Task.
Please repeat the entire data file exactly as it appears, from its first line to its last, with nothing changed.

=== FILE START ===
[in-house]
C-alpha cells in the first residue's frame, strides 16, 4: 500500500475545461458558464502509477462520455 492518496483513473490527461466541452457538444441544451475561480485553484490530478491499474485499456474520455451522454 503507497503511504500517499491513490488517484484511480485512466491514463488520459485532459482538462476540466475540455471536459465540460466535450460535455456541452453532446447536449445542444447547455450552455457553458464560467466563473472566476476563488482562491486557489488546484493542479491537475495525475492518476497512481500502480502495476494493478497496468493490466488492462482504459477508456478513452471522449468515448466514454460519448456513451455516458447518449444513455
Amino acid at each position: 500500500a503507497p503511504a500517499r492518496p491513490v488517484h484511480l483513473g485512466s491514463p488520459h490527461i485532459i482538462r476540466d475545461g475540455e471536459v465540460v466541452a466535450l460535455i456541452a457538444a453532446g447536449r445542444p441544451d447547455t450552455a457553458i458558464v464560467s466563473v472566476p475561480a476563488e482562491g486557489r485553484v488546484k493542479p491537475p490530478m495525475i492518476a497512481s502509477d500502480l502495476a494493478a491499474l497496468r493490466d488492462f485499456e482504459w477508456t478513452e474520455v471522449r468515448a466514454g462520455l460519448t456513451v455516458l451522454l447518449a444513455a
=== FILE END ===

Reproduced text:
[in-house]
C-alpha cells in the first residue's frame, strides 16, 4: 500500500475545461458558464502509477462520455 492518496483513473490527461466541452457538444441544451475561480485553484490530478491499474485499456474520455451522454 503507497503511504500517499491513490488517484484511480485512466491514463488520459485532459482538462476540466475540455471536459465540460466535450460535455456541452453532446447536449445542444447547455450552455457553458464560467466563473472566476476563488482562491486557489488546484493542479491537475495525475492518476497512481500502480502495476494493478497496468493490466488492462482504459477508456478513452471522449468515448466514454460519448456513451455516458447518449444513455
Amino acid at each position: 500500500a503507497p503511504a500517499r492518496p491513490v488517484h484511480l483513473g485512466s491514463p488520459h490527461i485532459i482538462r476540466d475545461g475540455e471536459v465540460v466541452a466535450l460535455i456541452a457538444a453532446g447536449r445542444p441544451d447547455t450552455a457553458i458558464v464560467s466563473v472566476p475561480a476563488e482562491g486557489r485553484v488546484k493542479p491537475p490530478m495525475i492518476a497512481s502509477d500502480l502495476a494493478a491499474l497496468r493490466d488492462f485499456e482504459w477508456t478513452e474520455v471522449r468515448a466514454g462520455l460519448t456513451v455516458l451522454l447518449a444513455a